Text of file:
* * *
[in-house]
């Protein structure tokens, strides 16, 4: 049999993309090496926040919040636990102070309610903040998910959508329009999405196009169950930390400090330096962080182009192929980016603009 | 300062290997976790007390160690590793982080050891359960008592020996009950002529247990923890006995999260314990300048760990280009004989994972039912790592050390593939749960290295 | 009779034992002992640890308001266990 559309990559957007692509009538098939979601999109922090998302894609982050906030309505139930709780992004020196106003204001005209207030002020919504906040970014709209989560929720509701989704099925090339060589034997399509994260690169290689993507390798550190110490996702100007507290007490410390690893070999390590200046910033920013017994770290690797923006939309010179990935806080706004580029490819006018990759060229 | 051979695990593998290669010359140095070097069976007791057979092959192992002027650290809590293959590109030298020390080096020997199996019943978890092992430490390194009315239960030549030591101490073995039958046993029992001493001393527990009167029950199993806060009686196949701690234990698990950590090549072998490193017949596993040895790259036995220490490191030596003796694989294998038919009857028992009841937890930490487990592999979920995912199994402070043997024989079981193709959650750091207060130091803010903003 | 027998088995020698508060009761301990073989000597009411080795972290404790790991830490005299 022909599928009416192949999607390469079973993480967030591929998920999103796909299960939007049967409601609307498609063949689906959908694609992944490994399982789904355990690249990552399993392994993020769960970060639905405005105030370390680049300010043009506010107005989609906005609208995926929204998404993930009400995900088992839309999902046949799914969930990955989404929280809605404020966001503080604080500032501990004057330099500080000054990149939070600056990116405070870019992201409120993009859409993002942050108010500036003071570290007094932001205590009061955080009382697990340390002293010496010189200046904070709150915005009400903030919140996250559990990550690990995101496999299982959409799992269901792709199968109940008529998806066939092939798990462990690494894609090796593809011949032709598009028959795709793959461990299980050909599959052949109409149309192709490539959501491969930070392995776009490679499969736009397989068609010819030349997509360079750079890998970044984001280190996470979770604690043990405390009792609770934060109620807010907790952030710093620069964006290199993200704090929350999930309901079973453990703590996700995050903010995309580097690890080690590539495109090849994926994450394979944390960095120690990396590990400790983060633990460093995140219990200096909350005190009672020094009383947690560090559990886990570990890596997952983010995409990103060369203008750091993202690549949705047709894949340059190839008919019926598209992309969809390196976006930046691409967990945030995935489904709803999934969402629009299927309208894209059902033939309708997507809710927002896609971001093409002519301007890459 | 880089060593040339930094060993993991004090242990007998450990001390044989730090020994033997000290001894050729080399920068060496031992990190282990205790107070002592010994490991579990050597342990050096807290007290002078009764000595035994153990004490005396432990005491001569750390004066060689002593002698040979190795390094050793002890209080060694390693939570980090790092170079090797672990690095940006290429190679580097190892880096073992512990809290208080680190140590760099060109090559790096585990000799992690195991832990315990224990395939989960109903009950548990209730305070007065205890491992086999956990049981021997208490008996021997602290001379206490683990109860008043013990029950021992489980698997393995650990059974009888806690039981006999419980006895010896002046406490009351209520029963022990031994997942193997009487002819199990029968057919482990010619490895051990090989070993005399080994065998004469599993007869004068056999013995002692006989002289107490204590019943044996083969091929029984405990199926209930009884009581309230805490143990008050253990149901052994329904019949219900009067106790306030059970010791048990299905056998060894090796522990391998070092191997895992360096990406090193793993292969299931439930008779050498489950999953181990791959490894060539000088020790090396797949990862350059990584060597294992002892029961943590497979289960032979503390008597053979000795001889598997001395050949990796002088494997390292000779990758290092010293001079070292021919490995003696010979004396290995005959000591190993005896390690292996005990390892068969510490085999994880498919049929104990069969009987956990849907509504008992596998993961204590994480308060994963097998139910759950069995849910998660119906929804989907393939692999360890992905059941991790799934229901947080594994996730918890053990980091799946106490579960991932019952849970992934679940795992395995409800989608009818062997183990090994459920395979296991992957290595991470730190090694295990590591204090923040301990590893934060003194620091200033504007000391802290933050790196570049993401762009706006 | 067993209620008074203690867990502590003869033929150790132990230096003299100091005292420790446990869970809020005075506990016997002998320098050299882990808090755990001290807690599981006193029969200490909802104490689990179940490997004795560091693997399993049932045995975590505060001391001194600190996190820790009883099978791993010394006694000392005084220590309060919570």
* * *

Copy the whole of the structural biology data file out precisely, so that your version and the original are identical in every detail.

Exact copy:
[in-house]
């Protein structure tokens, strides 16, 4: 049999993309090496926040919040636990102070309610903040998910959508329009999405196009169950930390400090330096962080182009192929980016603009 | 300062290997976790007390160690590793982080050891359960008592020996009950002529247990923890006995999260314990300048760990280009004989994972039912790592050390593939749960290295 | 009779034992002992640890308001266990 559309990559957007692509009538098939979601999109922090998302894609982050906030309505139930709780992004020196106003204001005209207030002020919504906040970014709209989560929720509701989704099925090339060589034997399509994260690169290689993507390798550190110490996702100007507290007490410390690893070999390590200046910033920013017994770290690797923006939309010179990935806080706004580029490819006018990759060229 | 051979695990593998290669010359140095070097069976007791057979092959192992002027650290809590293959590109030298020390080096020997199996019943978890092992430490390194009315239960030549030591101490073995039958046993029992001493001393527990009167029950199993806060009686196949701690234990698990950590090549072998490193017949596993040895790259036995220490490191030596003796694989294998038919009857028992009841937890930490487990592999979920995912199994402070043997024989079981193709959650750091207060130091803010903003 | 027998088995020698508060009761301990073989000597009411080795972290404790790991830490005299 022909599928009416192949999607390469079973993480967030591929998920999103796909299960939007049967409601609307498609063949689906959908694609992944490994399982789904355990690249990552399993392994993020769960970060639905405005105030370390680049300010043009506010107005989609906005609208995926929204998404993930009400995900088992839309999902046949799914969930990955989404929280809605404020966001503080604080500032501990004057330099500080000054990149939070600056990116405070870019992201409120993009859409993002942050108010500036003071570290007094932001205590009061955080009382697990340390002293010496010189200046904070709150915005009400903030919140996250559990990550690990995101496999299982959409799992269901792709199968109940008529998806066939092939798990462990690494894609090796593809011949032709598009028959795709793959461990299980050909599959052949109409149309192709490539959501491969930070392995776009490679499969736009397989068609010819030349997509360079750079890998970044984001280190996470979770604690043990405390009792609770934060109620807010907790952030710093620069964006290199993200704090929350999930309901079973453990703590996700995050903010995309580097690890080690590539495109090849994926994450394979944390960095120690990396590990400790983060633990460093995140219990200096909350005190009672020094009383947690560090559990886990570990890596997952983010995409990103060369203008750091993202690549949705047709894949340059190839008919019926598209992309969809390196976006930046691409967990945030995935489904709803999934969402629009299927309208894209059902033939309708997507809710927002896609971001093409002519301007890459 | 880089060593040339930094060993993991004090242990007998450990001390044989730090020994033997000290001894050729080399920068060496031992990190282990205790107070002592010994490991579990050597342990050096807290007290002078009764000595035994153990004490005396432990005491001569750390004066060689002593002698040979190795390094050793002890209080060694390693939570980090790092170079090797672990690095940006290429190679580097190892880096073992512990809290208080680190140590760099060109090559790096585990000799992690195991832990315990224990395939989960109903009950548990209730305070007065205890491992086999956990049981021997208490008996021997602290001379206490683990109860008043013990029950021992489980698997393995650990059974009888806690039981006999419980006895010896002046406490009351209520029963022990031994997942193997009487002819199990029968057919482990010619490895051990090989070993005399080994065998004469599993007869004068056999013995002692006989002289107490204590019943044996083969091929029984405990199926209930009884009581309230805490143990008050253990149901052994329904019949219900009067106790306030059970010791048990299905056998060894090796522990391998070092191997895992360096990406090193793993292969299931439930008779050498489950999953181990791959490894060539000088020790090396797949990862350059990584060597294992002892029961943590497979289960032979503390008597053979000795001889598997001395050949990796002088494997390292000779990758290092010293001079070292021919490995003696010979004396290995005959000591190993005896390690292996005990390892068969510490085999994880498919049929104990069969009987956990849907509504008992596998993961204590994480308060994963097998139910759950069995849910998660119906929804989907393939692999360890992905059941991790799934229901947080594994996730918890053990980091799946106490579960991932019952849970992934679940795992395995409800989608009818062997183990090994459920395979296991992957290595991470730190090694295990590591204090923040301990590893934060003194620091200033504007000391802290933050790196570049993401762009706006 | 067993209620008074203690867990502590003869033929150790132990230096003299100091005292420790446990869970809020005075506990016997002998320098050299882990808090755990001290807690599981006193029969200490909802104490689990179940490997004795560091693997399993049932045995975590505060001391001194600190996190820790009883099978791993010394006694000392005084220590309060919570």